Hamid Hamid

Date of Award

Spring 2019

Document Type

Open Access Dissertation


Civil and Environmental Engineering

First Advisor

Joseph R.V. Flora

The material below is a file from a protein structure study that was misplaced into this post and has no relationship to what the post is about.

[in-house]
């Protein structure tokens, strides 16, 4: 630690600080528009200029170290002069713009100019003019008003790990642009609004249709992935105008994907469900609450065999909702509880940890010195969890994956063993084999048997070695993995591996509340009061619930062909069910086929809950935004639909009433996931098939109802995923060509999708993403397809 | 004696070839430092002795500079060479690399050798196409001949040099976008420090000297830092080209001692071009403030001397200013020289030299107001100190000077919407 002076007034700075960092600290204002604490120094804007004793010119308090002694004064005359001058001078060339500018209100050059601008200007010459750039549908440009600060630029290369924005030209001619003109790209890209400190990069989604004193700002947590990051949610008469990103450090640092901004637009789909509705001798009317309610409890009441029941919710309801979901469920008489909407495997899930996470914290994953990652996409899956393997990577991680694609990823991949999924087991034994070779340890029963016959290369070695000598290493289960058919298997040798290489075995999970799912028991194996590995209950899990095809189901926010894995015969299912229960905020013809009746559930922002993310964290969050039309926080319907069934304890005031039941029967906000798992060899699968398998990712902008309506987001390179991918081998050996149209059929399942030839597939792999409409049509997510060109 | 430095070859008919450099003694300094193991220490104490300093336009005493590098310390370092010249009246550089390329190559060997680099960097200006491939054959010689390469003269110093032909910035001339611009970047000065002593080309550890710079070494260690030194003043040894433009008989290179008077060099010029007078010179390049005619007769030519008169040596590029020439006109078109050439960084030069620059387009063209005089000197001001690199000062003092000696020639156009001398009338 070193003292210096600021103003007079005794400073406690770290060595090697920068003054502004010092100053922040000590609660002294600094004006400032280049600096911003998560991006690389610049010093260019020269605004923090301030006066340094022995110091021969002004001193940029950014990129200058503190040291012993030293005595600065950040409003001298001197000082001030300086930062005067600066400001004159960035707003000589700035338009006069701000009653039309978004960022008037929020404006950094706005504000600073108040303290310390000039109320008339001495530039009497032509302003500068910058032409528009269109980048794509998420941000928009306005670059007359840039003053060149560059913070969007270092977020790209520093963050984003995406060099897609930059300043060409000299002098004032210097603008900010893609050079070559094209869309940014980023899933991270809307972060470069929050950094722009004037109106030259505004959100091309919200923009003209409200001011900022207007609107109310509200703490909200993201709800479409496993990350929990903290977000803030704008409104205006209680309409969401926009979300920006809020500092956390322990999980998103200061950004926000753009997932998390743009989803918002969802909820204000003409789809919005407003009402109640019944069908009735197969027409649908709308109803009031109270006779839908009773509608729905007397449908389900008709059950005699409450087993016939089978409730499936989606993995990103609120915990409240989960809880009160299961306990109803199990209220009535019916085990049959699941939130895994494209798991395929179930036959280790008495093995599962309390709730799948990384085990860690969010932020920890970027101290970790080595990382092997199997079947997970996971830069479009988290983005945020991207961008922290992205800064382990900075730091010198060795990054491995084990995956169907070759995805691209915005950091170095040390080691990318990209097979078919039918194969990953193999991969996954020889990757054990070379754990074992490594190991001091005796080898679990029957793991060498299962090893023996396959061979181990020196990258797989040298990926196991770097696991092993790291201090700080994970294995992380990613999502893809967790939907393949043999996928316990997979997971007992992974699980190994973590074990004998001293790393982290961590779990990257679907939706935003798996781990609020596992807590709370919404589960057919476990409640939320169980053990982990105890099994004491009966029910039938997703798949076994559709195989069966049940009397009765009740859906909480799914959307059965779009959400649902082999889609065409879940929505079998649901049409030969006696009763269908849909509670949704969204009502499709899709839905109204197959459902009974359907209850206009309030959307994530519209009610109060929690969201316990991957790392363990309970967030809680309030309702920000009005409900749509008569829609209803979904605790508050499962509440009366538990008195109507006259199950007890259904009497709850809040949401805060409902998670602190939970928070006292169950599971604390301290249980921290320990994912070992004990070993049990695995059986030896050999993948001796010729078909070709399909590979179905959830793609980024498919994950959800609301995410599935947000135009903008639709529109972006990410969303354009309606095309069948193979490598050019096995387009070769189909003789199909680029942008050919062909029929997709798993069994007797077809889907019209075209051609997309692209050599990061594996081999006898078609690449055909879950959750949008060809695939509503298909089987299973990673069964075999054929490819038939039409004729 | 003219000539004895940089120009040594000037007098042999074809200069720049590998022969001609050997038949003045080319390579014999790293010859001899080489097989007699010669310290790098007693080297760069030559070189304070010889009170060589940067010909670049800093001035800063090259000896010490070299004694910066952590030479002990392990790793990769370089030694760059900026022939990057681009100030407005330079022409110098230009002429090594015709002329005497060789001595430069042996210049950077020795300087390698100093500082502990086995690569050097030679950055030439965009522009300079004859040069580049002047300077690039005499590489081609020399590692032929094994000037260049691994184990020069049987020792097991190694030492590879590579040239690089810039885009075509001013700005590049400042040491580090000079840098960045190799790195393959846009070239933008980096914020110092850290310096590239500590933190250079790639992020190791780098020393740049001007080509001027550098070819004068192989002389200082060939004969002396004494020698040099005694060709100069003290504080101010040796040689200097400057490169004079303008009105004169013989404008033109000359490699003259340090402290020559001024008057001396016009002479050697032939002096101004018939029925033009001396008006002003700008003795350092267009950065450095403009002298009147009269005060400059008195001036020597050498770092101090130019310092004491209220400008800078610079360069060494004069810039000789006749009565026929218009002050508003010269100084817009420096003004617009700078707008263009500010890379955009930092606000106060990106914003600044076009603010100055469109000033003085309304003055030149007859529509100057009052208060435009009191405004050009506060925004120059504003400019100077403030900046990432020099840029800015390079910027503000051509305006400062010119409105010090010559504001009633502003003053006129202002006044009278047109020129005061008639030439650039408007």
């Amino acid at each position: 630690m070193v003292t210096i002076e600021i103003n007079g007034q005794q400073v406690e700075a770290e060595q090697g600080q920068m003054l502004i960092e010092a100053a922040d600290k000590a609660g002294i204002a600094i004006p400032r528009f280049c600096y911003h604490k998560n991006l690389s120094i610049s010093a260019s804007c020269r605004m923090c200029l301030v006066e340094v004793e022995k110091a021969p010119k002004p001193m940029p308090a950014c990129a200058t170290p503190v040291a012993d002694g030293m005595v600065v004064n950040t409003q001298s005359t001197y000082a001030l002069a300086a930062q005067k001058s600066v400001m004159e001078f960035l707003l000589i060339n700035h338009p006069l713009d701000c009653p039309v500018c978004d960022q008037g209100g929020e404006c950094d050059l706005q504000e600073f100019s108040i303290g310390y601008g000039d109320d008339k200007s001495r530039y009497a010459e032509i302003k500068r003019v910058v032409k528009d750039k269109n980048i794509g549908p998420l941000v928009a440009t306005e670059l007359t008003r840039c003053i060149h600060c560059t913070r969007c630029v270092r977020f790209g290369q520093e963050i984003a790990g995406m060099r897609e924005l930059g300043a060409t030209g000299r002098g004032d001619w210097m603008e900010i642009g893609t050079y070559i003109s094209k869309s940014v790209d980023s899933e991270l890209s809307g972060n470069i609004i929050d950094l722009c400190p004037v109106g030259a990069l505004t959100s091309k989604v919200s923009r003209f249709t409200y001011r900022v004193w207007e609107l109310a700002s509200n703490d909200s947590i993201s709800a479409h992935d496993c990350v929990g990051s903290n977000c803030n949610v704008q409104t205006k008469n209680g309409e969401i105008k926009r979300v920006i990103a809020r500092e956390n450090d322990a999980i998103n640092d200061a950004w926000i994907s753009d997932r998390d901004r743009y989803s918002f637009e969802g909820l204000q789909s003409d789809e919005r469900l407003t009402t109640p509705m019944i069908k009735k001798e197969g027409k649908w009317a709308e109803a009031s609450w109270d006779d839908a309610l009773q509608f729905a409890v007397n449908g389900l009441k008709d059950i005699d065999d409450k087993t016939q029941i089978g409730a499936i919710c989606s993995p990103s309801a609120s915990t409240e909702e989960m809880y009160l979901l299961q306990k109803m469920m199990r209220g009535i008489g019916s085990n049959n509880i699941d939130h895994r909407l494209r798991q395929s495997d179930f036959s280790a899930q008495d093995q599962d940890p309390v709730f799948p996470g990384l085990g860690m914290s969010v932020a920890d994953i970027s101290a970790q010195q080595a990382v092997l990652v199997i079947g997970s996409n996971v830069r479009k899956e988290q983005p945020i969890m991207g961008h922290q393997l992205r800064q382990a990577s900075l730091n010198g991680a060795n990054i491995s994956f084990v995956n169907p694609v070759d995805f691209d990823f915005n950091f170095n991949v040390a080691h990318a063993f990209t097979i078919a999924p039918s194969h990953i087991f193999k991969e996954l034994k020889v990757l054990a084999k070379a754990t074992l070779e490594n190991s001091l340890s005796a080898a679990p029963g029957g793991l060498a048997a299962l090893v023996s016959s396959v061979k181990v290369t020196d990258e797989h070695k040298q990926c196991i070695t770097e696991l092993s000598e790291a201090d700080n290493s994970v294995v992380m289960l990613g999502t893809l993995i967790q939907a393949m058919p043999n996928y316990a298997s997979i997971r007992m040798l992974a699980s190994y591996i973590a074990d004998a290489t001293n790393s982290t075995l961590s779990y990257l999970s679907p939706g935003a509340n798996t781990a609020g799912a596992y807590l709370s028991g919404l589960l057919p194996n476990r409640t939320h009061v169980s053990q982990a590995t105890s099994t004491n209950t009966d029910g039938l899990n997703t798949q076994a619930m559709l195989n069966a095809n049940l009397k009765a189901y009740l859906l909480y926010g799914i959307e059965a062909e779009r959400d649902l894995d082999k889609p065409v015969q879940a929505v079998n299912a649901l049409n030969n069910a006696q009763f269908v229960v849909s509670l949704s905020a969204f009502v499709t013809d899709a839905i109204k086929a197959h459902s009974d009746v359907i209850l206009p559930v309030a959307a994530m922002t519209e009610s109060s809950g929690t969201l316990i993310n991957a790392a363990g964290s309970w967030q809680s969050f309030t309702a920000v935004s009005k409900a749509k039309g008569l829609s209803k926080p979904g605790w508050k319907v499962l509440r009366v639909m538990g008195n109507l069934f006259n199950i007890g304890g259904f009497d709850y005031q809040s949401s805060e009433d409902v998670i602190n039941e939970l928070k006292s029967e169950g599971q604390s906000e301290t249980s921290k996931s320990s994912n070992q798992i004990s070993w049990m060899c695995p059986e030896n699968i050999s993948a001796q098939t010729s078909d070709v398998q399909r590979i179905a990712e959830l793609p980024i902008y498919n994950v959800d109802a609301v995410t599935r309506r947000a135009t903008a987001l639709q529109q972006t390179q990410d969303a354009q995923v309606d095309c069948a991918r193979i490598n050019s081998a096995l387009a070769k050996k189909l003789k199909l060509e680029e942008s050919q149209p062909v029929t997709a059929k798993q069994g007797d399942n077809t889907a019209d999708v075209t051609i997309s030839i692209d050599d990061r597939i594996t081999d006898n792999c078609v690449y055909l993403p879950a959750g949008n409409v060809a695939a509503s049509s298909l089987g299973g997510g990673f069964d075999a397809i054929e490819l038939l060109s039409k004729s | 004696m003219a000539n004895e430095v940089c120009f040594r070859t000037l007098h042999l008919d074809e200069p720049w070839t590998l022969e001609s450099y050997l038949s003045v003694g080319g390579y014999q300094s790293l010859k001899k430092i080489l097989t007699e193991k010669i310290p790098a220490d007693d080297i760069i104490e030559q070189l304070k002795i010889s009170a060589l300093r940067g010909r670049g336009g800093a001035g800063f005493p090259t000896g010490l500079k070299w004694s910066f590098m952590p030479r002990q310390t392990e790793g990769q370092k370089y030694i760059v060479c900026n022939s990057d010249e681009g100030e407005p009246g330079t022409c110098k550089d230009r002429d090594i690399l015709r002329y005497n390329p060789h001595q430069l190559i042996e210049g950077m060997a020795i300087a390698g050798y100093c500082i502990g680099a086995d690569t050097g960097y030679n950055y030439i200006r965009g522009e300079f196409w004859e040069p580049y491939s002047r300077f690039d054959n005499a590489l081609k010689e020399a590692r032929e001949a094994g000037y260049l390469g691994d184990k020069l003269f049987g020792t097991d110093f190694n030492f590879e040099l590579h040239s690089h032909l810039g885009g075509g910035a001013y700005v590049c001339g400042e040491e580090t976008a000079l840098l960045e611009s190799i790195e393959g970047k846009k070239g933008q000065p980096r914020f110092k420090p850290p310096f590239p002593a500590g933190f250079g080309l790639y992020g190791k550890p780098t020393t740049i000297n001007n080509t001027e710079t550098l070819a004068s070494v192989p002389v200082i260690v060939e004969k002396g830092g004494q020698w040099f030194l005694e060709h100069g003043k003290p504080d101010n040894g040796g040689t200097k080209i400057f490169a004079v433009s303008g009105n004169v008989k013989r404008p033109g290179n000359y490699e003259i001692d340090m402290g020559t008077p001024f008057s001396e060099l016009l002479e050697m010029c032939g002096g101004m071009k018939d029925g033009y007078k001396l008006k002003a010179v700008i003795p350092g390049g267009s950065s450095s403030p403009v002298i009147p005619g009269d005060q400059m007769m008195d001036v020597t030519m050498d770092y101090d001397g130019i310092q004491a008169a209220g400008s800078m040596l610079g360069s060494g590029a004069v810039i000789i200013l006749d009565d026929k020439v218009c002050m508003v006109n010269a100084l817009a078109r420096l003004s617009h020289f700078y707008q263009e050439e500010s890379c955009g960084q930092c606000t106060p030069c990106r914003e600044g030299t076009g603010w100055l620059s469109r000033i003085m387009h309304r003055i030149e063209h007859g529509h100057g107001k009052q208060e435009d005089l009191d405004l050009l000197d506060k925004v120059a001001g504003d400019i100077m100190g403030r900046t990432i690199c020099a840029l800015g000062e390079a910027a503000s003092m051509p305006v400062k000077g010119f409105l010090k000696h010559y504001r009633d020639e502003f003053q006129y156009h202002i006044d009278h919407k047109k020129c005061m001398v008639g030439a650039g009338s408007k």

The use of experimental studies with computer modeling is vital in the development of cost-effective methods for treating radium containing wastewaters. The goal of this dissertation is to develop a multi-scale model to study radium removal mechanisms onto silica and barite, and the effect of water quality parameters on radium removal. The major tasks to be accomplished in this study are: to develop a multi-component isotherm model for radium removal on different ionized silica surfaces; to re-parameterize sulphate force fields to account for metal-sulfate interactions; and to simulate radium removal on barite under different water quality conditions. We conducted molecular dynamics (MD) simulations to investigate radium removal on different ionized silica surfaces. The results indicate that high solution pH results in high radium removal due to increased silica surface negative charge, while high ionic strength results in less radium removal due to complexation and competition mechanisms with ions in the solution. The barite isotherm illustrate that ionic strength results in reduced radium removal due to complexation and competition mechanisms with the anions and cations in the solution but some inconsistencies were observed. The predicted isotherms for silica were consistent with experimental isotherm data. In order to accurately predict the removal of radium by adsorption onto the surface of barite, re-parameterization of the literature sulphate force fields were performed to account for metal-sulfate interactions. Different parameters were calculated using MD and umbrella sampling simulations to evaluate metal-sulfate interactions for different Me2+-SO4 systems. In general, the calculated parameters matched the experimental data, demonstrating that the re-parametrized force fields can accurately simulate the properties of barite and celestite, and will therefore could be effective for predicting the removal of radium by adsorption onto barite. The adsorption of different cations onto three barite surfaces (100, 010, and 001) were also simulated in the presence of different salts. The results show that radium removal decreases significantly with increasing ionic strength due to ions competitions and complexation mechanisms. In the case of CaCl2 and MgCl2 solutions, the isotherm predictions based on the multi-component Langmuir isotherm followed the expected trend while the trend for BaCl2, SrCl2, and NaCl solutions were not consistent with experimental isotherms. The findings in this study can elucidate radium removal mechanisms under different conditions to assist in the development of effective treatment technologies.